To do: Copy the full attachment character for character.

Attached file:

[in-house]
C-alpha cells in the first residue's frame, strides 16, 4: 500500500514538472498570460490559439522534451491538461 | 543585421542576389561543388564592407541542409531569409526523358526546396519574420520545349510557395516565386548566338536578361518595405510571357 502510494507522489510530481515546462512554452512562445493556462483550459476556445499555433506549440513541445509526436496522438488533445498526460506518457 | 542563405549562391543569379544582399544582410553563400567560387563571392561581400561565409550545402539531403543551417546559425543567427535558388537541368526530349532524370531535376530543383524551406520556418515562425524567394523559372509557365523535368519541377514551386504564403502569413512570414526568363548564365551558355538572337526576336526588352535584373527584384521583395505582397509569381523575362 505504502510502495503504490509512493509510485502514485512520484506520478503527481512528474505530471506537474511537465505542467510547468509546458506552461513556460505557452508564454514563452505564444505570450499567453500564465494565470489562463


[in-house]
C-alpha cells in the first residue's frame, strides 16, 4: 500500500514538472498570460490559439522534451491538461 | 543585421542576389561543388564592407541542409531569409526523358526546396519574420520545349510557395516565386548566338536578361518595405510571357 502510494507522489510530481515546462512554452512562445493556462483550459476556445499555433506549440513541445509526436496522438488533445498526460506518457 | 542563405549562391543569379544582399544582410553563400567560387563571392561581400561565409550545402539531403543551417546559425543567427535558388537541368526530349532524370531535376530543383524551406520556418515562425524567394523559372509557365523535368519541377514551386504564403502569413512570414526568363548564365551558355538572337526576336526588352535584373527584384521583395505582397509569381523575362 505504502510502495503504490509512493509510485502514485512520484506520478503527481512528474505530471506537474511537465505542467510547468509546458506552461513556460505557452508564454514563452505564444505570450499567453500564465494565470489562463